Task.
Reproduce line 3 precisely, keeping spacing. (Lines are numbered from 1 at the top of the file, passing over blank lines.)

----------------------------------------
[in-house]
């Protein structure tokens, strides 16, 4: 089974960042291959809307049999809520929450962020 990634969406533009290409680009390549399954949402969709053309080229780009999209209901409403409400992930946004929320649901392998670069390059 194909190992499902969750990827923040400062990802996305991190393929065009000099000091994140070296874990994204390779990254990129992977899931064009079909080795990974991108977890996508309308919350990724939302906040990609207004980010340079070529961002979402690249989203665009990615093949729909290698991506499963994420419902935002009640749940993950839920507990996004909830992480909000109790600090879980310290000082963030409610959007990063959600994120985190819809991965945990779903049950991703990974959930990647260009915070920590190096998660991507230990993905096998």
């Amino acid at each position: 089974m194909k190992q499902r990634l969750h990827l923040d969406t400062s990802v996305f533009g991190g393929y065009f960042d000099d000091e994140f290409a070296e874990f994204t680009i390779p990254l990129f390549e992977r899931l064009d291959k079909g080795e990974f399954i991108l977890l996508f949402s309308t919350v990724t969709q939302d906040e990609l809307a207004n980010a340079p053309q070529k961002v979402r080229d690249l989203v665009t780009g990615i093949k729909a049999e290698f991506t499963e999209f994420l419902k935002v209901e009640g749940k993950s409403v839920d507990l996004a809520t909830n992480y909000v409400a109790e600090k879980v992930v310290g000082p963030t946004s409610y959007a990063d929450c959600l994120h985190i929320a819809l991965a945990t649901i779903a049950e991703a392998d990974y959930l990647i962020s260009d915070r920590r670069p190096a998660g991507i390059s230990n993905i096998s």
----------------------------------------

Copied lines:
């Amino acid at each position: 089974m194909k190992q499902r990634l969750h990827l923040d969406t400062s990802v996305f533009g991190g393929y065009f960042d000099d000091e994140f290409a070296e874990f994204t680009i390779p990254l990129f390549e992977r899931l064009d291959k079909g080795e990974f399954i991108l977890l996508f949402s309308t919350v990724t969709q939302d906040e990609l809307a207004n980010a340079p053309q070529k961002v979402r080229d690249l989203v665009t780009g990615i093949k729909a049999e290698f991506t499963e999209f994420l419902k935002v209901e009640g749940k993950s409403v839920d507990l996004a809520t909830n992480y909000v409400a109790e600090k879980v992930v310290g000082p963030t946004s409610y959007a990063d929450c959600l994120h985190i929320a819809l991965a945990t649901i779903a049950e991703a392998d990974y959930l990647i962020s260009d915070r920590r670069p190096a998660g991507i390059s230990n993905i096998s």